The Kubernetes Current Blog

How Platform Teams Can Return Autonomy to Developers

DevOps was created to give developers the autonomy they needed in order to iterate quickly and create great software. But it hasn’t scaled to meet the demands of today’s businesses.

Combining development and operations together into many small, agile teams led to transformational rates of iteration that turbocharged business innovation. But it also led to duplication of skills across many teams. Increasing unintended effects have led to wasted cycles and cognitive load that actually delayed development processes rather than accelerating them.

Nowhere was this more evident than in the management of infrastructure. In order to get their projects off the ground, DevOps teams needed to acquire their own cloud infrastructure, manage it, secure it, debug it, fix problems with it, and constantly justify its very existence when they really should have been designing, coding, testing, iterating, and deploying great software.

Today, it’s not just developers who depend on quickly provisioning and efficiently managing cloud infrastructure – it’s also data scientists testing models, researchers and engineers running simulations, and more. The overhead associated with the ongoing operation of their cloud infrastructure robs them of the autonomy they need in order to use it to do innovative things. This, in turn, blocks them from moving the ball forward for the business.

Platform teams are meant to centralize infrastructure management practices in order to bring that autonomy back – it’s why many leading IT organizations are creating them. In a recent report, “Top Strategic Technology Trends for 2024: Platform Engineering,” Gartner said that platform teams exist to build “curated self-service platforms that improve developer experience, delivery speed, process agility and business value.” With the right tools, platform engineers can build “paved roads” that enable anyone who depends on rapid access to cloud infrastructure “as a service” to move faster safely.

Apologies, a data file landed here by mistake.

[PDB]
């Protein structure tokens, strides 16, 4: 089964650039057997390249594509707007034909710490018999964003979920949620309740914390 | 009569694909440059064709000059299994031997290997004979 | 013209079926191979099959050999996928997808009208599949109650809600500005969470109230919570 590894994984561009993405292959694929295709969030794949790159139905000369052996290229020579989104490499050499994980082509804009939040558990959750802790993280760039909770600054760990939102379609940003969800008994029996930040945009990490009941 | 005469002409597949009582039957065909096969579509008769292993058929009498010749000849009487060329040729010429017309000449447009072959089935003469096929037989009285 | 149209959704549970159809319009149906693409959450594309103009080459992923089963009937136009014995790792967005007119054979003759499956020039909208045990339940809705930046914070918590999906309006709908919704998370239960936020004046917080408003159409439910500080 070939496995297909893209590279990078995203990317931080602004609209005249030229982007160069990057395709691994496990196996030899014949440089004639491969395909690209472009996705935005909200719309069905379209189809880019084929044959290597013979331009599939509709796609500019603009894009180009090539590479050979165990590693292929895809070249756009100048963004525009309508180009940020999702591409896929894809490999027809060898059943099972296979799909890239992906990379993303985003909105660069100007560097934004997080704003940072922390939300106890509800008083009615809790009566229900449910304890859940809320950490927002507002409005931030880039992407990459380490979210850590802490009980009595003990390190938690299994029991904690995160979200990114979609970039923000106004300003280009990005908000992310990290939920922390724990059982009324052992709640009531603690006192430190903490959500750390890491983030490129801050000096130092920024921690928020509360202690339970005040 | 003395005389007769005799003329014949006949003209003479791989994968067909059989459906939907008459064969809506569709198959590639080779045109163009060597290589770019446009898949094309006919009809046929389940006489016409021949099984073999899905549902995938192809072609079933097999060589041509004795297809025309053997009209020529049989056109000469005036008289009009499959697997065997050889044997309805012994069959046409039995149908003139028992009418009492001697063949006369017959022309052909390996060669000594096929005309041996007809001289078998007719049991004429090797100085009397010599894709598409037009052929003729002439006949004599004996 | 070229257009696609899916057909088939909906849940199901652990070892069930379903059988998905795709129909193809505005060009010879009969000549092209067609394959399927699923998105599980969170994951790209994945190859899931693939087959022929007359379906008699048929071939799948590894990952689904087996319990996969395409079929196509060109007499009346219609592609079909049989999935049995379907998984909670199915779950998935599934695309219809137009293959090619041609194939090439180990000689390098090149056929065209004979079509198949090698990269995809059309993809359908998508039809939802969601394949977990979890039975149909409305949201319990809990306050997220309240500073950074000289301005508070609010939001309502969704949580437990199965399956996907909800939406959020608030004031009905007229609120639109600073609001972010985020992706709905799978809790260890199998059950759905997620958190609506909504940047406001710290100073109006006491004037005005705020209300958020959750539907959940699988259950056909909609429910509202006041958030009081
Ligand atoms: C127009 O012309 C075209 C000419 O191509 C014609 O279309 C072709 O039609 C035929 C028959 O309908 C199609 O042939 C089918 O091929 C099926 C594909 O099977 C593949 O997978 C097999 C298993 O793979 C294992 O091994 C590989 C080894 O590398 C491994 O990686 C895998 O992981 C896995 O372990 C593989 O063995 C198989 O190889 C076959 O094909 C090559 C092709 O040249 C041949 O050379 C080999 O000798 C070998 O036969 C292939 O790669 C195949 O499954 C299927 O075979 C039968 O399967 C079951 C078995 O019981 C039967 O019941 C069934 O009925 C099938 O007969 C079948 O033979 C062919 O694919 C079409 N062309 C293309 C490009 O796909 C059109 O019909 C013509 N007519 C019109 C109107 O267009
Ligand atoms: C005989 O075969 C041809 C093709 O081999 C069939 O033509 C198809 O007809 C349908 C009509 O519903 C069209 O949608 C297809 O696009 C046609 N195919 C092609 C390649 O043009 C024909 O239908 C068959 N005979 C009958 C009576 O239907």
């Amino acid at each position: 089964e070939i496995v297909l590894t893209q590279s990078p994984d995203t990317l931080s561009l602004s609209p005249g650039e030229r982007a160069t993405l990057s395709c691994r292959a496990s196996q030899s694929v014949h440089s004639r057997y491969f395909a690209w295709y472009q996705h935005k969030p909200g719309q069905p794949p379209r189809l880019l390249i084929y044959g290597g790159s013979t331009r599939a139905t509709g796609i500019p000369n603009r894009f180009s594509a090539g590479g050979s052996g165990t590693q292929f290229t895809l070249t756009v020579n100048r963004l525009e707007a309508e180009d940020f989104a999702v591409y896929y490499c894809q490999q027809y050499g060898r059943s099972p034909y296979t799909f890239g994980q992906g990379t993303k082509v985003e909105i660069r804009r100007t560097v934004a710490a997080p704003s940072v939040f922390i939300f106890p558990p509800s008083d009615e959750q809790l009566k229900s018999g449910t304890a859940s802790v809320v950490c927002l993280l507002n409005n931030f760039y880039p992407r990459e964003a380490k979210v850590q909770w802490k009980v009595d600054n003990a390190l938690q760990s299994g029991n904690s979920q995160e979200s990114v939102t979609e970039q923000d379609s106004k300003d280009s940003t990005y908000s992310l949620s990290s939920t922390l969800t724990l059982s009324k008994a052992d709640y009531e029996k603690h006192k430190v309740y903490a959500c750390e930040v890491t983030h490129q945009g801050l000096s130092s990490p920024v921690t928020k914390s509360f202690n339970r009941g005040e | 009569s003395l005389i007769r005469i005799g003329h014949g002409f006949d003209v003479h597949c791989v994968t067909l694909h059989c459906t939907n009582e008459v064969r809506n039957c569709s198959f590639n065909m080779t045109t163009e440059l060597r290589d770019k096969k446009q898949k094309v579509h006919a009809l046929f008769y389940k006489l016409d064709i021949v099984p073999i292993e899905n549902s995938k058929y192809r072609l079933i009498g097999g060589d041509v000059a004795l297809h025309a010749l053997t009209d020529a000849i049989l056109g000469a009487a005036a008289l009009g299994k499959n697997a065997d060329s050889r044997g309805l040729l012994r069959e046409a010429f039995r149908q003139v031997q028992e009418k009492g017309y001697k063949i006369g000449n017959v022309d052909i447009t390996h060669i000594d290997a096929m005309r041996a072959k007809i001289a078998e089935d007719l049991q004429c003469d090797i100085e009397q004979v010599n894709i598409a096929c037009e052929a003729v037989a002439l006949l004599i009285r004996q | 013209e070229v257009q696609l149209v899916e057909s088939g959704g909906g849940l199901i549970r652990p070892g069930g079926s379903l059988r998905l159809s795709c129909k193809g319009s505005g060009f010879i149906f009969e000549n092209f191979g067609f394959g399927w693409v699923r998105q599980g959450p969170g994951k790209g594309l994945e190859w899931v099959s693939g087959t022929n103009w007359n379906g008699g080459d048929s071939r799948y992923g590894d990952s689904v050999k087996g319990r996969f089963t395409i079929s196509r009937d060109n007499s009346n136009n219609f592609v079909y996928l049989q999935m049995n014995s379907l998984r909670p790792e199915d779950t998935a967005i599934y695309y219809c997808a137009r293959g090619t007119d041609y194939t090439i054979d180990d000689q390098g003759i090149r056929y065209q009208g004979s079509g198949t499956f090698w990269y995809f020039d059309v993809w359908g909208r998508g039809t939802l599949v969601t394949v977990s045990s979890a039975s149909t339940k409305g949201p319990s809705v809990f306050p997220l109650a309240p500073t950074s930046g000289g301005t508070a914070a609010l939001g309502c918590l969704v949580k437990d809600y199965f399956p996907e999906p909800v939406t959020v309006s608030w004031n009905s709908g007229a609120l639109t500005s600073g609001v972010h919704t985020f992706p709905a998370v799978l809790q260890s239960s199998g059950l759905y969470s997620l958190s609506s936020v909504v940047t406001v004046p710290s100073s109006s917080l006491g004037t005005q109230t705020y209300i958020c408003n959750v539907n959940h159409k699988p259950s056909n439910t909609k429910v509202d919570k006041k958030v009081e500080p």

Let’s explore how that looks in practice.

Cognitive Overload, Explained

Every team is different, but surveys indicate that developers and other cloud users can spend anywhere between 20% and 60% of their time on managing their infrastructure. This is time wasted learning and managing infrastructure operations rather than executing their core focus areas, whatever they may be.

Siloed teams tend to create siloed infrastructure, each with their own configurations. This wastes resources (aka $$$) because utilization rates are low. They also have to contend with version control, compliance, or security issues that can impact performance and availability. And since development / test infrastructure rarely matches production environments, the differences between the two often cause long delays moving anything from the former to the latter.

Organizations sometimes try to reduce or prevent these issues by centralizing cloud infrastructure management to a single operations team. But if provisioning and management processes aren’t created with self-service workflows for developers in mind, developers might get frustrated as they send tickets and wait for overworked ops engineers to wade through long queues of requests. This visual illustrates the pain that can be introduced by these kinds of processes.

Steps needed to provision developer infrastructure via a classical approach

The Way Forward

Everyone is clearly better off when the teams that need rapid access to dependable, proven, hardened cloud infrastructure can get it – for all their development, testing, or production needs. Here is what platform teams need to build in order to get there:

  • Turnkey self-service workflows with built-in automation and governance.
    Developers should get one-click access to the cloud infrastructure they need, when they need it, for whatever use case drives that need. The workflows must automate any governance checks prior to provisioning, so the business is assured that the infrastructure is safe, up to date, and within budget.